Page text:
EGU General Assembly 2021
© Author(s) 2022. This work is distributed under
the Creative Commons Attribution 4.0 License.

Unravelling socio-hydrological processes behind cascading drought-to-flood disasters

Anne Van Loon1, Alessia Matanó1, Giuliano di Baldassarre2, Rosie Day3, Margaret Garcia4, Melanie Rohse5, Marleen de Ruiter1, Johanna Koehler1, and Philip Ward1
Anne Van Loon et al.
  • 1Vrije Universiteit, Institute for Environmental Studies (IVM), Amsterdam, Netherlands (
  • 2Department of Earth Sciences, Uppsala University, Uppsala, Sweden
  • 3School of Geography, Earth and Environmental Sciences, University of Birmingham, UK
  • 4School of Sustainable Engineering and the Built Environment, Arizona State University, Tempe, AZ, USA
  • 5Global Sustainability Institute, Anglia Ruskin University, UK

Future climate projections show a strengthening of the hydrological cycle with more droughts and floods expected in many regions of the world. This means a higher likelihood of cascading drought-to-flood disasters such as the Millennium Drought – Brisbane flooding in Australia or the California drought – Oroville spillway collapse in the US. Droughts allow ample time for impacts and adaptation, which influence hazard, exposure, and vulnerability of a subsequent flood. When we treat the flood risk as independent from the drought this might lead to large underestimations of future risk.

Here, we present the PerfectSTORM project (‘STOrylines of futuRe extreMes’). In this project we will study drought-to-flood events to provide the understanding needed to prevent major disasters in the future. We will use a mixed-methods approach based on a combination of qualitative and quantitative storylines of past and future drought-to-flood risk in case studies and extrapolation of this rich case study information to the global scale. Qualitative storylines will be collected with narrative interviews and mental simulation workshops and will be analysed to develop timelines and causal loop diagrams. Quantitative storylines will be developed from timeseries of hydrological and social data that will be analysed to distinguish interrelated drivers and modelled with system dynamics modelling. These storylines will then be combined in an iterative way using innovative data visualisation as a basis for co-creating management solutions.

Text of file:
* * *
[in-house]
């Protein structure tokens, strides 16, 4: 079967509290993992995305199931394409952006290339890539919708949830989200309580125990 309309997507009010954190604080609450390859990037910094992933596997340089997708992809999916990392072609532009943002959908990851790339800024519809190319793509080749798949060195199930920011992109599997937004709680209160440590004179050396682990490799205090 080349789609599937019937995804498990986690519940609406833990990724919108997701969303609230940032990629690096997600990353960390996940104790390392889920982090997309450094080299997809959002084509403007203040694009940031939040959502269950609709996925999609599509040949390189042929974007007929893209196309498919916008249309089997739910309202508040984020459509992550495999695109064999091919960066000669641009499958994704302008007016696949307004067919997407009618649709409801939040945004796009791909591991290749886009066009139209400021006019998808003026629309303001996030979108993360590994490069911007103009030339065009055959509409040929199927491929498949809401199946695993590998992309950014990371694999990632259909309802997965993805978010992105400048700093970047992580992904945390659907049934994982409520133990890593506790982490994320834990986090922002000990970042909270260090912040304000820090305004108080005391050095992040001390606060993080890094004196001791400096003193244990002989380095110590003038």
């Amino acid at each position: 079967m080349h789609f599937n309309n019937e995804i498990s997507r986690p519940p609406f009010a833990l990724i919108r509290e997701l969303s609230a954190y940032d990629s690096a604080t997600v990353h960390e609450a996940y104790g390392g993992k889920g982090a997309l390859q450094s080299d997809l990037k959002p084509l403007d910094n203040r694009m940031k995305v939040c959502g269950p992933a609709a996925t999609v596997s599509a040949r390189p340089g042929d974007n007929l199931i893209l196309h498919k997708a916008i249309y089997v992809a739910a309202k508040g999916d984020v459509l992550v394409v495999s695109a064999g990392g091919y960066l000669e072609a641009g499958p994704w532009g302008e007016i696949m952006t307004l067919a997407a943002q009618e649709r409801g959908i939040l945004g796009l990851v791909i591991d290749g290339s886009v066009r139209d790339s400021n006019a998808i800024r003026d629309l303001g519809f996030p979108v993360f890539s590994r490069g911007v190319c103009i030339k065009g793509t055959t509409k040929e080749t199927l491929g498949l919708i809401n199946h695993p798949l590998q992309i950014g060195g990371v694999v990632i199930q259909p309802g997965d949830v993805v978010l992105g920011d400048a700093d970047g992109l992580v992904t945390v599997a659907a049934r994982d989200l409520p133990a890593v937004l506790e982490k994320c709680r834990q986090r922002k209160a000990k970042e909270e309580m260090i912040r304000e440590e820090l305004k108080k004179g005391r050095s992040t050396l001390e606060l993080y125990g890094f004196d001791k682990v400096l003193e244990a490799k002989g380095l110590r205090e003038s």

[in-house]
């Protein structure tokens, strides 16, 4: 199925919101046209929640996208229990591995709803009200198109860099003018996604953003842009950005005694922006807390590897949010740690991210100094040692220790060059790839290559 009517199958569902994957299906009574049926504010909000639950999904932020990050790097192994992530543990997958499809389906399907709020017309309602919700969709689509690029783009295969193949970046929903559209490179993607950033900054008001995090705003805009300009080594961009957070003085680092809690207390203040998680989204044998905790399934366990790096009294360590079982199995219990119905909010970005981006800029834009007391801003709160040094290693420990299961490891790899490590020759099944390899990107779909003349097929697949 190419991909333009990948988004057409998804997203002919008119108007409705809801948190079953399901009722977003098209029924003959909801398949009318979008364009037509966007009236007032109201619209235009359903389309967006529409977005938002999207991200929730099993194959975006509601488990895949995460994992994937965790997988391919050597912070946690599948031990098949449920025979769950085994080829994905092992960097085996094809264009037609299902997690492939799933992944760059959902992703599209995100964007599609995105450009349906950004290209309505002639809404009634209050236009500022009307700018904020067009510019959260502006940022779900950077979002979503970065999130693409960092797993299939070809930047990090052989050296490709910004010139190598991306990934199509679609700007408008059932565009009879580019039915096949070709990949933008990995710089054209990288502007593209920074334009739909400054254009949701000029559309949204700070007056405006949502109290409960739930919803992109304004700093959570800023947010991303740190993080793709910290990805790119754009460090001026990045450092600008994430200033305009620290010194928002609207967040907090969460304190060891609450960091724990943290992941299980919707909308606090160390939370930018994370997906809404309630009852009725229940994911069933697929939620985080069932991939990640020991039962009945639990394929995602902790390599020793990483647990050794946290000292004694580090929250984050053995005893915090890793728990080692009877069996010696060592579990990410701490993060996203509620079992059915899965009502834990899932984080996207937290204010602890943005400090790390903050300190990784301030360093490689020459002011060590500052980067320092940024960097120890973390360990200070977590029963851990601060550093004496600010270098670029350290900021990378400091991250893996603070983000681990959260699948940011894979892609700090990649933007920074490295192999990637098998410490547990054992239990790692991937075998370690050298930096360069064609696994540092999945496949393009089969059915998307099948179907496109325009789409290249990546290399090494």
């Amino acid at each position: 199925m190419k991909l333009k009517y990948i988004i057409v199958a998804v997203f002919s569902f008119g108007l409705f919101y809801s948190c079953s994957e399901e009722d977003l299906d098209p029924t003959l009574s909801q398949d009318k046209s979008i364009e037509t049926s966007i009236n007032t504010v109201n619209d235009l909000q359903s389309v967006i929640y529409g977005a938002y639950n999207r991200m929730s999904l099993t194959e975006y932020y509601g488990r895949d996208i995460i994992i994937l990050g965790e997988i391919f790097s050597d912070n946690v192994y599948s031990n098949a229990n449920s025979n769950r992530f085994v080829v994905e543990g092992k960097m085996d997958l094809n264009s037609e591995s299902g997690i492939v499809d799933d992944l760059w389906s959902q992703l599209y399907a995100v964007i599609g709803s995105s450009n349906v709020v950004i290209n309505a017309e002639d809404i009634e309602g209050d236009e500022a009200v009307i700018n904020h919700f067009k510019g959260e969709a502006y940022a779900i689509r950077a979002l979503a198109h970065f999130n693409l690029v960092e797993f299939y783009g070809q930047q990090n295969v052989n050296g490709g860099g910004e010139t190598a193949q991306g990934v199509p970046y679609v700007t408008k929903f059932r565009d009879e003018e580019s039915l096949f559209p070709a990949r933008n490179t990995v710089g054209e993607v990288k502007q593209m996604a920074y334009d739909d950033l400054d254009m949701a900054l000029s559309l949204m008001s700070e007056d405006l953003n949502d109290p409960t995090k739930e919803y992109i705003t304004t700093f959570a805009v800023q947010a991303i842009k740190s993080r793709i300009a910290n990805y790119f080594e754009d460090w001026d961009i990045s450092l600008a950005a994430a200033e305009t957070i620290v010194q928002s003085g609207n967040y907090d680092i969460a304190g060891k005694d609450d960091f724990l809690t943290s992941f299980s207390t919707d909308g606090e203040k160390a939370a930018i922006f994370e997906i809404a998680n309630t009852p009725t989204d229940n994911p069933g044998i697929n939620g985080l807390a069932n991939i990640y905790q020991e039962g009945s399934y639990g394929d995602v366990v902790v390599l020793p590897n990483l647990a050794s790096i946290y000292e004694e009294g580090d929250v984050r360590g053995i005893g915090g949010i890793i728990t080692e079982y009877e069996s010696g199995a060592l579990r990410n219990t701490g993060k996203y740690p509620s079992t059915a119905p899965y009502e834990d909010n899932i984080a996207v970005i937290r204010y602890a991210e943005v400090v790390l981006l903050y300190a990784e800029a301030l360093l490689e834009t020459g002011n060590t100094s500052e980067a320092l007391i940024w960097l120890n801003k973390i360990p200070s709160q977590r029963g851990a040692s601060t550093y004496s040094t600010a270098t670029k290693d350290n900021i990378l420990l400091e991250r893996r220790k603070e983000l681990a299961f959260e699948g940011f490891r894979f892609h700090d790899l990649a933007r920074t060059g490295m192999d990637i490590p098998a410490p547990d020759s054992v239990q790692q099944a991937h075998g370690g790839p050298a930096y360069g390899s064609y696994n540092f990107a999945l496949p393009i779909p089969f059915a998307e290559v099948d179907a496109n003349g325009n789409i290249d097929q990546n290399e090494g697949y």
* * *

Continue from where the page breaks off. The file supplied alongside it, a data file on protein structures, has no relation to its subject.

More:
To generalise our case study understanding, a range of global datasets will be analysed to find global types and hotspots of drought-to-flood events. This information will be combined with the system dynamics model developed in the case studies and a global multi-dimensional possibility space will be developed. This will allow us to explore positive pathways for future management of drought-to-flood events in different parts of the world. The PerfectSTORM project will provide in-depth understanding of the hydrosocial feedbacks and dynamic vulnerability of cascading hazards.

How to cite: Van Loon, A., Matanó, A., di Baldassarre, G., Day, R., Garcia, M., Rohse, M., de Ruiter, M., Koehler, J., and Ward, P.: Unravelling socio-hydrological processes behind cascading drought-to-flood disasters, EGU General Assembly 2021, online, 19–30 Apr 2021, EGU21-10715,, 2021.


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